How to Grow Emotionally
By Julie Burns Higgins
Certain events or comments can be a catalyst for some soul-searching, and there is nothing wrong with recognizing that you need a mild “tune up” with regard to your emotional functioning. Everyone carries some “baggage” that rears its ugly head at inopportune moments. In fact, recognizing that you may need to change is a leap toward emotional growth. Being honest with yourself about the fact that you need to make some changes can lead to greater decision-making, increased expectations about who you want to be, and liberation from that which no longer fits. If this seems difficult, don’t worry – we’ll take it one step at a time.
First, you need to understand why it might be challenging to be truly honest with yourself. We know that, to a certain degree, denial can be a helpful coping mechanism, as it “gives your mind the opportunity to unconsciously absorb shocking or distressing information at a pace that won’t send you into a psychological tailspin” (“Denial: When it helps, when it hurts” mayoclinic.org). However, denial can be comfortable long after it is no longer productive. Fortunately, our minds and bodies let us know when we aren’t functioning optimally. We often experience a type of discomfort known as “cognitive dissonance” when we try to hold on to a belief that we know to be untrue, and physical symptoms such as headaches and upset stomachs sometimes put us on notice that we have to work on our psyche. These feelings, although uncomfortable, are your body’s way of telling you that not only are you ready to move forward in your acceptance of truth, you really need to do so. Learn to pay attention, and even welcome, when your heart, head and body signal that you need to make changes.
Choosing to become aware of the things you need to change is healthy. And it is important – because everything you do is a choice, doing nothing is a choice as well. When we recognize that we are not victims of circumstance, that instead we are the product of our choices, a world of opportunities opens up for us. Opportunities to learn and grow and flourish. Learn to understand that and take responsibility for your actions and inactions. As you do so, you can more readily acknowledge your mistakes. Taking ownership of your behaviors gives you more control over your life.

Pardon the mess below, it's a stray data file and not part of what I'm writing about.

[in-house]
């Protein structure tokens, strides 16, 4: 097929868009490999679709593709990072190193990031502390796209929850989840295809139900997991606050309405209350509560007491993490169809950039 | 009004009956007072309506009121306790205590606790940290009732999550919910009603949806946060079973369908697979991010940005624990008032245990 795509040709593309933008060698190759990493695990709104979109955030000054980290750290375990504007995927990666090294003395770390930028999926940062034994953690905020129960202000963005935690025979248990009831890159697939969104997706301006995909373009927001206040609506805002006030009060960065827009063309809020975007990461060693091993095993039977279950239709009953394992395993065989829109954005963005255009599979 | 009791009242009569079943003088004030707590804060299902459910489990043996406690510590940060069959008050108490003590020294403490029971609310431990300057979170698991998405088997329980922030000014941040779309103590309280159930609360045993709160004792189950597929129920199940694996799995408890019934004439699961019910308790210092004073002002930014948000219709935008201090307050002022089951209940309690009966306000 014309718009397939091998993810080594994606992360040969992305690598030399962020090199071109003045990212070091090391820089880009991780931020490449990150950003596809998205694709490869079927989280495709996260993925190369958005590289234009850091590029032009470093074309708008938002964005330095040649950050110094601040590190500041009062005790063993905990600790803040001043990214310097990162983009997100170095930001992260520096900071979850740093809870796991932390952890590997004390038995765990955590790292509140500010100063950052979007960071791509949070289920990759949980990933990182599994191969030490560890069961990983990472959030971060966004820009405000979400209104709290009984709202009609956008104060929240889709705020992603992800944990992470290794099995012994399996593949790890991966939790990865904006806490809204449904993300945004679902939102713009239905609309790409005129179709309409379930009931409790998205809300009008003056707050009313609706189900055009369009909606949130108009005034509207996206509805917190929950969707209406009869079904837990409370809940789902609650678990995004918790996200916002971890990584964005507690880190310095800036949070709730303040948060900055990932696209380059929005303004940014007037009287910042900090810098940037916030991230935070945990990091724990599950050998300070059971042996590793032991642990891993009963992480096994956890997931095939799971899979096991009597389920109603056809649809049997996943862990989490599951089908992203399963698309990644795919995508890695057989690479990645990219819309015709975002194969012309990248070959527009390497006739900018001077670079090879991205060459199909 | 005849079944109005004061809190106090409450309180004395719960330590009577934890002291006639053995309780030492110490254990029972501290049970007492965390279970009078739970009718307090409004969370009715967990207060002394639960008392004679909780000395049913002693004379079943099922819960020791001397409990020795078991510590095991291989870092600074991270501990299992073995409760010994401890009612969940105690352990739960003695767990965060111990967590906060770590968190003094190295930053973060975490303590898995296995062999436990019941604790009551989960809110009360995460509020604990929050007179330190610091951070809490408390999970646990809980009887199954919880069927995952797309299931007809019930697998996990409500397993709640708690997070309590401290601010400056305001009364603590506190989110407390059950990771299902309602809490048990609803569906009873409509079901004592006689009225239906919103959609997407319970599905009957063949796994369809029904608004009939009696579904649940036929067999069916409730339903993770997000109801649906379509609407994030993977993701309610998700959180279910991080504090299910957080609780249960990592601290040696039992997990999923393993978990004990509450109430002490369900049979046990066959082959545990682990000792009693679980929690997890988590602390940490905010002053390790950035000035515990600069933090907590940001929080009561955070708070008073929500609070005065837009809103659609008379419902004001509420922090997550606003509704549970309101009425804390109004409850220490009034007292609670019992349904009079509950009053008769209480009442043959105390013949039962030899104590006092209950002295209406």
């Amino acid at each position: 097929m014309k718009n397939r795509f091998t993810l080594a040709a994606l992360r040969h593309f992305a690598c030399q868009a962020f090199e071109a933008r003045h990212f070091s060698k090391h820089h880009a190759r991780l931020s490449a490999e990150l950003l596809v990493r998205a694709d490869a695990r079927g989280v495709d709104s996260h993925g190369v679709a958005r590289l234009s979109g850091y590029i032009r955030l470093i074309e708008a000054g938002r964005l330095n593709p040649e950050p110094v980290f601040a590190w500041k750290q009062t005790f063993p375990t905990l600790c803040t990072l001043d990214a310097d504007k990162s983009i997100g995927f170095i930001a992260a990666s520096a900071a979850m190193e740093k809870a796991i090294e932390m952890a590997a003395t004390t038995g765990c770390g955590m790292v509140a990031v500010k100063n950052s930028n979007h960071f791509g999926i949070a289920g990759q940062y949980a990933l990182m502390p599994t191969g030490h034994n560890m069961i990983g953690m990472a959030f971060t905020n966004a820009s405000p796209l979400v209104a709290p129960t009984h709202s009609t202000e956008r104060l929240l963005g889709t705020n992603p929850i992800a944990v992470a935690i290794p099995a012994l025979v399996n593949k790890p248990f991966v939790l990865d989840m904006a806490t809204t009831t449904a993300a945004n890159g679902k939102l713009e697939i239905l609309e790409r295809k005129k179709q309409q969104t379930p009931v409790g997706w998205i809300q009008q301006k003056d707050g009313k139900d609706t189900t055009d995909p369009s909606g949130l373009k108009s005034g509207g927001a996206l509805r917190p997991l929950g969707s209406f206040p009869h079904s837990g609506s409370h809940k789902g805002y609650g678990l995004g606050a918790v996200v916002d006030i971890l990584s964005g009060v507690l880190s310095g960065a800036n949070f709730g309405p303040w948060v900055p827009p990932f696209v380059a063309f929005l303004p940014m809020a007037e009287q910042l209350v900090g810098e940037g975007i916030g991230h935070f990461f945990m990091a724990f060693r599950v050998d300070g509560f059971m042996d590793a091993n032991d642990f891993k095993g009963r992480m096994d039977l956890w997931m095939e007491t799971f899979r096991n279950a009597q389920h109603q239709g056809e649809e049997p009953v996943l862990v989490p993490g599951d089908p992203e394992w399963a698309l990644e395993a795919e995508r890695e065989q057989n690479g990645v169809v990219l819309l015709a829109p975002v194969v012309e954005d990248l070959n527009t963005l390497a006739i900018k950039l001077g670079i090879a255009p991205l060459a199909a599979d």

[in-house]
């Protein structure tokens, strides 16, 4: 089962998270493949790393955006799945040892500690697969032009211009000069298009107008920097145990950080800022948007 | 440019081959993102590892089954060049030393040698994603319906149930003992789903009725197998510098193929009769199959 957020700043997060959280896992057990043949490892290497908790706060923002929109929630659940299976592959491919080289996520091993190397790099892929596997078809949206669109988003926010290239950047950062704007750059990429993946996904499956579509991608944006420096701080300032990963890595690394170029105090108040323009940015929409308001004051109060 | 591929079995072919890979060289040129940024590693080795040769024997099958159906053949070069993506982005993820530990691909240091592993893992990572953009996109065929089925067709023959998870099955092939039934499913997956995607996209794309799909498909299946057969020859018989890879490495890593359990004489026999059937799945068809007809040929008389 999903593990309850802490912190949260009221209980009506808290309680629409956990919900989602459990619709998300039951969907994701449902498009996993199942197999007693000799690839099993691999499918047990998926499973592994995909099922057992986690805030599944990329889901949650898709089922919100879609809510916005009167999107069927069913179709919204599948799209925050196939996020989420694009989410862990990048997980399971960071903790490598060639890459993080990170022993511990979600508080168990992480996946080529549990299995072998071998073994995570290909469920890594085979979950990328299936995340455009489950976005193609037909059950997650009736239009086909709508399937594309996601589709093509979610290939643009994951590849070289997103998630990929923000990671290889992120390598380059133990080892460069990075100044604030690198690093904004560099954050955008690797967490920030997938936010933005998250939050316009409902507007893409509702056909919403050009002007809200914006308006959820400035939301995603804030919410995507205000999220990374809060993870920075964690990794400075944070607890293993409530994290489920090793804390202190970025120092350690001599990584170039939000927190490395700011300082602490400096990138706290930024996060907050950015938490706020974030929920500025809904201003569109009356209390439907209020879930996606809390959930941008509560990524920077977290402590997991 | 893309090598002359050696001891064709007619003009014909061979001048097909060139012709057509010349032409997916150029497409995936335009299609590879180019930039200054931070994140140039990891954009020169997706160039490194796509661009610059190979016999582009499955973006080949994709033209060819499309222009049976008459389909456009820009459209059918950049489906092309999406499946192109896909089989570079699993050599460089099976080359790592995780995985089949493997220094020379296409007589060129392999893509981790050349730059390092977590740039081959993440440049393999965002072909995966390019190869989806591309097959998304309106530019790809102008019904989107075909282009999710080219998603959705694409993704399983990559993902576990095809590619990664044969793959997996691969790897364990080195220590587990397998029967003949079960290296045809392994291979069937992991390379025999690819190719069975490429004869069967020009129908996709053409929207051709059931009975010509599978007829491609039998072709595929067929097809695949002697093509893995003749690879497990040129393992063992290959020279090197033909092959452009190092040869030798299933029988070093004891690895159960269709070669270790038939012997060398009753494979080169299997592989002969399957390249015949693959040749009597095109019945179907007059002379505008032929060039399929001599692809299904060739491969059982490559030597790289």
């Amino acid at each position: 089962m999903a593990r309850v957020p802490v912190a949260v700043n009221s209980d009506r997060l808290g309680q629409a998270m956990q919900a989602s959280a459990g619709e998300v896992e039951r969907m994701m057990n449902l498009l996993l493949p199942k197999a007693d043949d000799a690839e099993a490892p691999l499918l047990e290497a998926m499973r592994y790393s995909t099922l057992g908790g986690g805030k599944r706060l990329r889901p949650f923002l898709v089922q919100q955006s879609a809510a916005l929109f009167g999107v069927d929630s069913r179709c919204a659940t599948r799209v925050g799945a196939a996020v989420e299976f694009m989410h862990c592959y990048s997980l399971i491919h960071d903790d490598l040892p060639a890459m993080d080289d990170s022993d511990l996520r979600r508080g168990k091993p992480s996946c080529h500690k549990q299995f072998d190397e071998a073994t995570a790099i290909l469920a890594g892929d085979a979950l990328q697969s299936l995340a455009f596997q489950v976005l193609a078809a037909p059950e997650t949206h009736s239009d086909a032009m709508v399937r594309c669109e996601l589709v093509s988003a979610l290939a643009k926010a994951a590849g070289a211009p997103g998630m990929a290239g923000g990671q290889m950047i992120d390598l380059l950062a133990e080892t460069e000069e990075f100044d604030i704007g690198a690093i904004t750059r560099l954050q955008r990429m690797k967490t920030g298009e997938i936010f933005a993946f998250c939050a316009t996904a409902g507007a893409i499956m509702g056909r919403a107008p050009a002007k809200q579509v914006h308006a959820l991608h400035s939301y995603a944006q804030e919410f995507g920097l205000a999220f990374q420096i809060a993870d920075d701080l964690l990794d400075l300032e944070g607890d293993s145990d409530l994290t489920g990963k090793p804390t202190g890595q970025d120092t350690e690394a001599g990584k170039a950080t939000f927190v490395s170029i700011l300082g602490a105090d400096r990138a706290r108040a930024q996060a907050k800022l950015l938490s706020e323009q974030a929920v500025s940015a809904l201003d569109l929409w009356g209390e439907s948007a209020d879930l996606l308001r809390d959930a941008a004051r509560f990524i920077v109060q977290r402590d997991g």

As you take responsibility for your words and actions, you will make better decisions about who you want to be. By recognizing your own humanity, you will treat others with more empathy. Your higher level of self-respect will cause you to be more kind and courteous to others. You will find that you are becoming “the change that you wish to see in the world.” (Mahatma Gandhi).
This higher sense of personal responsibility will naturally lead you to a greater sense of responsibility toward yourself. You will come to understand your own value. This will lead to an appropriate intolerance of others who fail to value you as they should. You will recognize the importance of removing toxic people from your life. You will limit your exposure to that which does not contribute to your growth or reflect who you choose to be. You will have begun a lifelong journey of self-care.
Hopefully, having these steps laid out in this manner will help you realize that you are fully capable of evolving. So go ahead, start embracing self-awareness so that you begin to recognize signs that you need to change – you will find that the benefits of making better choices and having a stronger sense of personal responsibility give you the freedom to let go of that which used to hold you back. Embracing emotional growth is a conscious decision that you will always be glad to have made.
As a life coach, I help people find, within themselves, the power to change their lives.
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“Only the truth of who you are, if realized, will set you free.” – Eckhart Tolle
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